Report on Japanese Manufacturers' Overseas Business Operations FY2005 Survey: Outlook for Japanese Foreign Direct Investment
November 4, 2005
November 4, 2005
- Japan Bank for International Cooperation (JBIC; Governor: Kyosuke Shinozawa) released the results of a survey on the overseas business operations of Japanese manufacturers today. The survey, titled "Survey Report on Overseas Business Operations by Japanese Manufacturing Companies," was conducted from July through September and covered 945 companies, 590 of which responded effectively, making the effective response rate 62.4%. The purpose of the survey was to identify the current trends and future outlook of the overseas business operations of Japanese manufacturing companies that are active abroad. This year's survey is the 17th of an annual series that began in 1989.
- This year, the survey examined "China and ASEAN" (balancing between China and ASEAN in terms of business strategy, production function, and sales destination of bases in China and ASEAN), "EPA and FTA in East Asia" (intention to use individual agreements), and "EU Enlargement" (position of the new EU member countries in the business strategy), in addition to "prospects for domestic and overseas business operations," "prospects for overseas business operations by region," and "promising countries and regions for overseas business operations."
Currently, the Japanese economy has emerged from its temporary pause and corporate profits are improving. Accordingly, the survey found that companies are taking a forward-looking stance in domestic business activities, focusing especially on higher value added products, including production, while also strengthening and expanding their overseas business operations. What has emerged from this trend is a willingness to strengthen or expand business operations both in Japan and abroad. By region, the share of companies that will strengthen or expand business activities in China decreased from the previous year, while the respondents continued to show greater interest in BRICs (excluding China) such as India and Vietnam.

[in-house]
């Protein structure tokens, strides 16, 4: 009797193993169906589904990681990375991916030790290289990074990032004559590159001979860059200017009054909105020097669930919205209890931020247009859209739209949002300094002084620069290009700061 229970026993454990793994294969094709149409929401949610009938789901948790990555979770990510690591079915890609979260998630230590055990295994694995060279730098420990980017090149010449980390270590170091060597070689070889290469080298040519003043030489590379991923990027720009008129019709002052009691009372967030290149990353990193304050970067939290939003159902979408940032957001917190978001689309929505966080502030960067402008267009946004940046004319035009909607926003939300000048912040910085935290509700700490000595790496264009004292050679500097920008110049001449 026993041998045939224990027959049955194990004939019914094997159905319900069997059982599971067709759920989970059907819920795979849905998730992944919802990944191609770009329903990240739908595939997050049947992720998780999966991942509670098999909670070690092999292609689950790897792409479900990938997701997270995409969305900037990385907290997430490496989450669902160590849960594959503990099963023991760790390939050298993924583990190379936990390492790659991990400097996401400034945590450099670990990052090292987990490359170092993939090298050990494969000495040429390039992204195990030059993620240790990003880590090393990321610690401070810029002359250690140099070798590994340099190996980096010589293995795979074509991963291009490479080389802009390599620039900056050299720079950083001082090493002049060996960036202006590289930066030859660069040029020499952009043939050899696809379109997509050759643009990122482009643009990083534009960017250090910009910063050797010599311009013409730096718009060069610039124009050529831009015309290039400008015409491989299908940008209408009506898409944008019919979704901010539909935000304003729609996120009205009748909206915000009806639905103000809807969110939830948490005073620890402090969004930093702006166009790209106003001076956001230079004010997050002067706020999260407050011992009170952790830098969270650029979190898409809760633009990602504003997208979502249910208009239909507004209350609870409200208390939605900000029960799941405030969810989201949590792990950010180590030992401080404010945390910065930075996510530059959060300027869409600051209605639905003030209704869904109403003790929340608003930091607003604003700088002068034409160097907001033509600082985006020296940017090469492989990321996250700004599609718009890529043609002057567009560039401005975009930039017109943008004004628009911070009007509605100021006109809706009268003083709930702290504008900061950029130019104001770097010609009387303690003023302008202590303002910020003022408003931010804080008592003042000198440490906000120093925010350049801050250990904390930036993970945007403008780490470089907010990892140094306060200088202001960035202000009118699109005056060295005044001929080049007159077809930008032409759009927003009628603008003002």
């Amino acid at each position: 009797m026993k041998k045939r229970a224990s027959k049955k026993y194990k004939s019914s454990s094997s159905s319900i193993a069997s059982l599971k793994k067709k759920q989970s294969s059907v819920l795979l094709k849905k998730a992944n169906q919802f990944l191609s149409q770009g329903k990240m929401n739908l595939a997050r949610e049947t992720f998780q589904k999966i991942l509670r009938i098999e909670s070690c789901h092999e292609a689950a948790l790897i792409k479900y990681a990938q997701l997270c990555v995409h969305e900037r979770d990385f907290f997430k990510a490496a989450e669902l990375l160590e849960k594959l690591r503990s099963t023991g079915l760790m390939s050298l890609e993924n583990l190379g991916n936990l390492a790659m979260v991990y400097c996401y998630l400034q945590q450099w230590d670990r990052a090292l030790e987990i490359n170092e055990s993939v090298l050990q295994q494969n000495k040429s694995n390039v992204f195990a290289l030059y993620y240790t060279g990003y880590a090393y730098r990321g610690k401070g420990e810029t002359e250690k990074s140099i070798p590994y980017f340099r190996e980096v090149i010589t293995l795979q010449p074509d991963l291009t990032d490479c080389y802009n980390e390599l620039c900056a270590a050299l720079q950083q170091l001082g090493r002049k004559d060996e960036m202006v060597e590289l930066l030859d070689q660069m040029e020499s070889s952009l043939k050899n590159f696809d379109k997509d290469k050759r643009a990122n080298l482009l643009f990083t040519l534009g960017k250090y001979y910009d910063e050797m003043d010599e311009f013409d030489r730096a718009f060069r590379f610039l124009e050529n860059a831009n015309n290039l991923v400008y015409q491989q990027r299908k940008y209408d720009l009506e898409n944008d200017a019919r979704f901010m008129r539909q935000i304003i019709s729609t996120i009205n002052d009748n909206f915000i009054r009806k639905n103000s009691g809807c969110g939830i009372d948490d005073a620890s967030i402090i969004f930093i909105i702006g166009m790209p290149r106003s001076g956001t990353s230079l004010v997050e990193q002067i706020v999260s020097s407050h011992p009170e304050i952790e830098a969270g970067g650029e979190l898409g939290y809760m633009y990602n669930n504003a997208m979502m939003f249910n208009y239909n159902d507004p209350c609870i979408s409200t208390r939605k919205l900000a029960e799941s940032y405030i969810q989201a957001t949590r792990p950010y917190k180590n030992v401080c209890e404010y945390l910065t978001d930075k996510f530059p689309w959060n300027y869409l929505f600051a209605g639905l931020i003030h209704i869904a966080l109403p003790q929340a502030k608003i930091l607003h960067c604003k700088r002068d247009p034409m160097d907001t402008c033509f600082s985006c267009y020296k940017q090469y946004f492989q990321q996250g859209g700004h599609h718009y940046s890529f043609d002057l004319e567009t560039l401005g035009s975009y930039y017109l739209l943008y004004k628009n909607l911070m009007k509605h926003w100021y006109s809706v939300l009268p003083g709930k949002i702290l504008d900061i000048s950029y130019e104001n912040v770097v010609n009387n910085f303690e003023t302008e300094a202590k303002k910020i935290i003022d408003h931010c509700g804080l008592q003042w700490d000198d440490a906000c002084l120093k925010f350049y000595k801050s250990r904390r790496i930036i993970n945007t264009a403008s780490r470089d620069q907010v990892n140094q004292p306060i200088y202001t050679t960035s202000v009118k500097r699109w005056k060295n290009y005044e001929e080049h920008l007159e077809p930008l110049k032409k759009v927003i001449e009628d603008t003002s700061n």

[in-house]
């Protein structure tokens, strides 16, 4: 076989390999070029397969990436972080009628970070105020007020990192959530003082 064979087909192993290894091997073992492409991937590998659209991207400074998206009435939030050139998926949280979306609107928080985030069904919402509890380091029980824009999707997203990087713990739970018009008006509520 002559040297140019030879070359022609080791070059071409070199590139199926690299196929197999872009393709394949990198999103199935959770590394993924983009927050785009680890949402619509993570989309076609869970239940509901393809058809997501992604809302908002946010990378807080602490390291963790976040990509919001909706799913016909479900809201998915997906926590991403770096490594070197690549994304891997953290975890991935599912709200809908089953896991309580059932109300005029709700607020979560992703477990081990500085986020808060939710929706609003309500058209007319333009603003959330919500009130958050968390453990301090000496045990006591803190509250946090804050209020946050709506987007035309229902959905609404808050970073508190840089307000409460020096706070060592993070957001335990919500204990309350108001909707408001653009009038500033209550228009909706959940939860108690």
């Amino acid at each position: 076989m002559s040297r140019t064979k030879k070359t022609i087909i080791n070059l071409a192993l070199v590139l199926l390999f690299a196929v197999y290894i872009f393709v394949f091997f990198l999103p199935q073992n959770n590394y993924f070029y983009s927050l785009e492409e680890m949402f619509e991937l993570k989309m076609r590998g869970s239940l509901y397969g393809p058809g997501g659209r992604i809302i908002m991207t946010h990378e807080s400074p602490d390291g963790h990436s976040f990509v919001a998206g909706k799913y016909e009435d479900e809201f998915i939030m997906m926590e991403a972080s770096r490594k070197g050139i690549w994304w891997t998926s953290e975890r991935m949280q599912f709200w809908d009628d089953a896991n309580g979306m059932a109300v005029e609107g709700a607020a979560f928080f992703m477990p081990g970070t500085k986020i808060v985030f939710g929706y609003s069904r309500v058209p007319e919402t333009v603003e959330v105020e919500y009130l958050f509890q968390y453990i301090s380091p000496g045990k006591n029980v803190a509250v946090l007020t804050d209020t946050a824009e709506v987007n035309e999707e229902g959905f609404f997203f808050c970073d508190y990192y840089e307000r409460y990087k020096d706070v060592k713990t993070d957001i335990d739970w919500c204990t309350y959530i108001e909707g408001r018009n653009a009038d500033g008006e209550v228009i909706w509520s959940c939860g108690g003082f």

- JBIC will draw on the findings of the survey to provide well-tuned support for the overseas business activities of Japanese firms that are exposed to increasingly intense global competition. It will also work to improve the investment climate in individual countries and regions by working on and conducting a dialogue with foreign governments and their agencies.
- The highlights of this year's survey are as follows.
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(1) Continued enthusiasm for overseas operations, and a strong stance to strengthen and expand domestic operations as well